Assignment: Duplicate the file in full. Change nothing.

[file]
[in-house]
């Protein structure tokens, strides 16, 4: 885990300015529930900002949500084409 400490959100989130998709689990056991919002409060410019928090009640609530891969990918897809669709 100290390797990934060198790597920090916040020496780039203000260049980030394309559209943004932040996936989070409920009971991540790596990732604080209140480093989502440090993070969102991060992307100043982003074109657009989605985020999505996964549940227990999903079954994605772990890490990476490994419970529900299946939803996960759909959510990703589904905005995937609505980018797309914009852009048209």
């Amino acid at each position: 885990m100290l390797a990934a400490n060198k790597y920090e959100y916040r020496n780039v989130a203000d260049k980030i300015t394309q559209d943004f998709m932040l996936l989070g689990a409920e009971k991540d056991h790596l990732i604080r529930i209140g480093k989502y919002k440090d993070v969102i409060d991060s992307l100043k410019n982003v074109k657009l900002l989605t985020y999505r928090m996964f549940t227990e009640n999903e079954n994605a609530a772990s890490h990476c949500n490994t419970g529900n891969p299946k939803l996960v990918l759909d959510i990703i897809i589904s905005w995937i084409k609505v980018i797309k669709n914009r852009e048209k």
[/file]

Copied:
[in-house]
């Protein structure tokens, strides 16, 4: 885990300015529930900002949500084409 400490959100989130998709689990056991919002409060410019928090009640609530891969990918897809669709 100290390797990934060198790597920090916040020496780039203000260049980030394309559209943004932040996936989070409920009971991540790596990732604080209140480093989502440090993070969102991060992307100043982003074109657009989605985020999505996964549940227990999903079954994605772990890490990476490994419970529900299946939803996960759909959510990703589904905005995937609505980018797309914009852009048209």
């Amino acid at each position: 885990m100290l390797a990934a400490n060198k790597y920090e959100y916040r020496n780039v989130a203000d260049k980030i300015t394309q559209d943004f998709m932040l996936l989070g689990a409920e009971k991540d056991h790596l990732i604080r529930i209140g480093k989502y919002k440090d993070v969102i409060d991060s992307l100043k410019n982003v074109k657009l900002l989605t985020y999505r928090m996964f549940t227990e009640n999903e079954n994605a609530a772990s890490h990476c949500n490994t419970g529900n891969p299946k939803l996960v990918l759909d959510i990703i897809i589904s905005w995937i084409k609505v980018i797309k669709n914009r852009e048209k």